The Bengals entered training camp this year with one of the youngest rosters in recent history for the franchise. About two-thirds of the 90 man roster had three years or less of NFL experience under their belt, and some positions saw those players assert themselves as starters on both sides of the ball. Others simply didn’t do much to show if they’ve progressed as players yet.
Here are our winners and losers from Bengals training camp:
Some people say there’s no such thing as momentum in sports. Those people may not have an explanation for Tyler Boyd’s offseason resurgence since finishing the 2017 season strong.
tyler boyd continues his great camp pic.twitter.com/ui4fdzstdc— John Sheeran (@John__Sheeran) August 1, 2018
While 2017 first-round pick John Ross has had his share of highlights at wide receiver, it’s been Boyd who’s brought consistency from both the flanker and slot alignments on offense. His breaks on his routes have been just as flawless as his hands, and is starting to look like the weapon that we expected to see last year. A touchdown in the preseason opener against the Chicago Bears topped off a strong camp for the third-year player.
A little further down the wide receiver depth chart from Boyd, Tate showed out nearly every time he was on the practice field. He hasn’t let the minimal reps stop him from showing why he was a productive red zone and jump ball specialist for the past two years at Florida State.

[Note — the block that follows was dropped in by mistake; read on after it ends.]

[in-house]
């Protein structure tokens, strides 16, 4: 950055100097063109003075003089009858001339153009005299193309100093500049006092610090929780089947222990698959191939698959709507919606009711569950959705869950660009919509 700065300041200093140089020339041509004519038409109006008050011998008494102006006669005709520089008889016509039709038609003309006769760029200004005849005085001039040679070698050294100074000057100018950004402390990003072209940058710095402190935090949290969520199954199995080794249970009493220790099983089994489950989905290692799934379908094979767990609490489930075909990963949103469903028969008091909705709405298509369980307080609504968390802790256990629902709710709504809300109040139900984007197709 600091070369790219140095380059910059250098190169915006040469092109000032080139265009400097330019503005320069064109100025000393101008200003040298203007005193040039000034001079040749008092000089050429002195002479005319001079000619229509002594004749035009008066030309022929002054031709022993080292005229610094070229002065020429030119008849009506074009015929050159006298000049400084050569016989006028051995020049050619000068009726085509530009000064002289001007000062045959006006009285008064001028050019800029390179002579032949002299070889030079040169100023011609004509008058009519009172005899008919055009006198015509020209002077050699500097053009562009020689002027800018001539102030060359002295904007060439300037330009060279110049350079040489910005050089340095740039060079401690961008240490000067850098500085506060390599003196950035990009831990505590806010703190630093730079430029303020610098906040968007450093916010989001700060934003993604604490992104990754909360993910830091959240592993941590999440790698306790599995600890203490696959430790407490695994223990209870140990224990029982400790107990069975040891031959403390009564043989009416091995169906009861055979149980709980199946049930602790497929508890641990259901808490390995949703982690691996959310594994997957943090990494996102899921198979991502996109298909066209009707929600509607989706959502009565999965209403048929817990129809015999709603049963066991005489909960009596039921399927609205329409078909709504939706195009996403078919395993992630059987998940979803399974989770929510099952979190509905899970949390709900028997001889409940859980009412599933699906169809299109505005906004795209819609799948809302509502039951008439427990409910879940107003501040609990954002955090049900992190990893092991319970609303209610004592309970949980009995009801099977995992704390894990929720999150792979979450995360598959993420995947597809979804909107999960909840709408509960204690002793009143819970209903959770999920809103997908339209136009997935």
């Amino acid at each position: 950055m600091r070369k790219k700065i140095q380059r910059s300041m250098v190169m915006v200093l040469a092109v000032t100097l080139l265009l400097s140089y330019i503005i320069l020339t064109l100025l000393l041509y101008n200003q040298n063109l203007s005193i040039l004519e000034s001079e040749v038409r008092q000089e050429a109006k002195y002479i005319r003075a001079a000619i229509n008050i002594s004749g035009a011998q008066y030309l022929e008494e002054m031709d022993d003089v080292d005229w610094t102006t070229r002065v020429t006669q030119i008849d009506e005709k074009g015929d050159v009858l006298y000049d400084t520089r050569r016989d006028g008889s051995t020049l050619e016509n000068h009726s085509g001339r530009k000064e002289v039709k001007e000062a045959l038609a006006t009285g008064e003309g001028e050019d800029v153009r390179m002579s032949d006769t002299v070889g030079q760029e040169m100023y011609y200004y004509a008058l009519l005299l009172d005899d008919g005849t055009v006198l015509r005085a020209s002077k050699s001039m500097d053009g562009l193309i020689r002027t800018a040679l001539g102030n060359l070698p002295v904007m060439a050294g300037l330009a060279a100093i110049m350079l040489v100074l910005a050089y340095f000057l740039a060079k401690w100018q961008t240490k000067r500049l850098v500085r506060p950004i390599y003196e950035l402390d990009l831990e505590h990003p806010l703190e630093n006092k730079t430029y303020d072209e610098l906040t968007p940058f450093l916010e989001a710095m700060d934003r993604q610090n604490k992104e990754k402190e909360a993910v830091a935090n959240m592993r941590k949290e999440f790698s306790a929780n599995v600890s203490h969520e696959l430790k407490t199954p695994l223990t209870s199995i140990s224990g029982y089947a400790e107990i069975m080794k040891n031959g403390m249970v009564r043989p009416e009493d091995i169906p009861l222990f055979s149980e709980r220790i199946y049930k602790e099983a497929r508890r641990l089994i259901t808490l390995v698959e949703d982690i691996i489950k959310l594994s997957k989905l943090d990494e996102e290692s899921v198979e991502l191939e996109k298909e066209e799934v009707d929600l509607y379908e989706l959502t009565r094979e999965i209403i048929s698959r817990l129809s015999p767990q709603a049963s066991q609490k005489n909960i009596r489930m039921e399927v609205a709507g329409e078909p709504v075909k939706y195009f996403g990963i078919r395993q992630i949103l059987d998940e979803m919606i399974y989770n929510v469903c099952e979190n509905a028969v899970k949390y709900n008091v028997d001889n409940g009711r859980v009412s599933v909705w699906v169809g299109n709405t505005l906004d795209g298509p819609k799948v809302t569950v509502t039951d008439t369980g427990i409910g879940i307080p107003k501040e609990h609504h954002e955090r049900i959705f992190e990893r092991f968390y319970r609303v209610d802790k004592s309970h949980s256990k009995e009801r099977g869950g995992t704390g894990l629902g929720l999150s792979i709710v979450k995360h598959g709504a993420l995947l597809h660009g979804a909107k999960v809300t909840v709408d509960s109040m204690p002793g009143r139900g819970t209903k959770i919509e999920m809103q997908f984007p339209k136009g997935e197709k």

For the veteran receivers like Boyd, and Tate specifically, the release of Brandon LaFell early in camp made them all de facto winners in terms of increased reps. Boyd is now locked in as one of the starting three receivers, but Tate receives the greater potential benefit in comparison as his chances of making the roster increased tremendously with LaFell gone.
Like Boyd, Tate also scored in the first preseason game, which only validated the skill set he’s shown in practice. With news concerning Tate taking reps with the first-unit emerging recently, his stock has only been going up.
2018 has been a roller coaster for Hart so far.
Late last season he was on his way out of East Rutherford after three underwhelming years with the New York Giants. Several weeks later, his representatives reached out to the Bengals about bringing him in, and the team signed him soon thereafter.
With just a meager one-year deal with essentially no guaranteed money, Hart was initially seen more as a camp body to most rather than a contender to start at right tackle. Yet after getting equal opportunity at the position with Cedric Ogbuehi and Jake Fisher, it was Hart’s name which was listed as the starter on the first official depth chart released by the team.
Hart’s starting distinction is not set in stone for the regular season, and he’ll have to continue fending off Ogbuehi and Fisher until then. But he’s ultimately gotten the chance to start because he’s had the most stable play in comparison. If he maintains that relative stability, he won’t be bumped down.
The defender who’s had an equivalent rise to Boyd on offense has been Billings at nose tackle.
In year three, Billings made it through his first camp fully healthy. Coming off of a torn meniscus he suffered now just over two years ago that sidelined him for his entire rookie season, Billings didn’t appear to be 100% in 2017, and his play suffered because of it. Nothing is hindering Billings now, and he has not looked back since taking reps over veteran and newly-acquired Chris Baker at nose tackle.